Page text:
It's been a bit of a bittersweet day. Regular readers may recall that Louise and I booked a whale-watching trip a couple of weeks ago that got cancelled because of high winds out in the straits. We rescheduled for today, and we made our way to Five Star Whale Watching, based out of the historic Empress Hotel near the Inner Harbour.
Let's start by saying that the Five Star folk are indeed five star. Well organized, knowledgeable, and a clean and comfortable boat made for a wonderful adventure out on the water.
I've been eagerly waiting since our last whale watching tour last year to go out and try to photograph orcas again. Armed with a better lens, I was hoping to get some more good shots.
And I did. I think. Unfortunately, something went wrong when transferring the pictures from my camera to my computer and the last half of them vanished into the ether. No longer on my card, and not on my computer. I hate it when that happens.
So now you understand the bittersweetness. A great day on the water, marred by the loss of the best pictures of the whales, plus the loss of some great seal shots as we passed by The Chain Islands on the way back. And that really sucks, let me tell you.
On the other hand, all was not lost as some pictures did survive the transfer, and some will be of particular interest to kayakers. (That's what we call foreshadowing, folks.)
We pulled out of Victoria harbour under cloudy skies. Yesterday we set a new daily high temperature, but there's no worries about that happening today. The cloud cover thickened as we zipped south along the Dallas Road waterfront, passing some of the other vessels enjoying this holiday Monday.
The clouds darkened so much that I was starting to wonder if it was going to rain on us. But the rain stayed away, and only a slight mist from the boat's spray floated down on us.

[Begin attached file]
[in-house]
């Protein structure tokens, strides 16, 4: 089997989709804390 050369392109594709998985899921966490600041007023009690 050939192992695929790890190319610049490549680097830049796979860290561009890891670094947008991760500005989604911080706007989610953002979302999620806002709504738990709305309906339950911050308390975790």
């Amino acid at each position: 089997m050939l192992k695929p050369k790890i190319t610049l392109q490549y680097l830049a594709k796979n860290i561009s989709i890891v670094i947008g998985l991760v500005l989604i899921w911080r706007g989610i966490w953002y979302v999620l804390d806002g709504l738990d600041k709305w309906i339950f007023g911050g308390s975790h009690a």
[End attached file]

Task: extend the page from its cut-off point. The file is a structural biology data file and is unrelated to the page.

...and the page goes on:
Soon we were in American waters on the western side of San Juan Island, where we caught our first glimpse of orcas.
It's easy to tell where orcas are. Just look for where the crowds are gathered on shore, or where the whale-watching boats have gathered at sea.
Quickly, the naturalist determined we were looking at J-pod, one of the 3 local resident pods, which currently has 26 orcas. One of the orcas we were watching was identified as J27. The total number of local residents, which are considered endangered, is just under 90.
As we watched this small group of orcas, I spotted the blows from another small group further ahead. And ahead of them was a group of kayakers. Four identical doubles and a single, so I assume a kayaking tour was paddling down the coast when they got the surprise of their lives.
Wow. It doesn't matter that I lost half my shots because clearly I wasn't going to have the best shot of the day, was I? I hope they gave the tour guide a big tip for arranging that.
We followed the whales for a few more minutes, then we turned to head back.
How close is too close when you encounter whales?
Fisheries and Environment Canada recommend that vessels (and that includes kayaks) should stay a minimum 100 metres away from whales. Don't approach from in front or behind, only from the sides.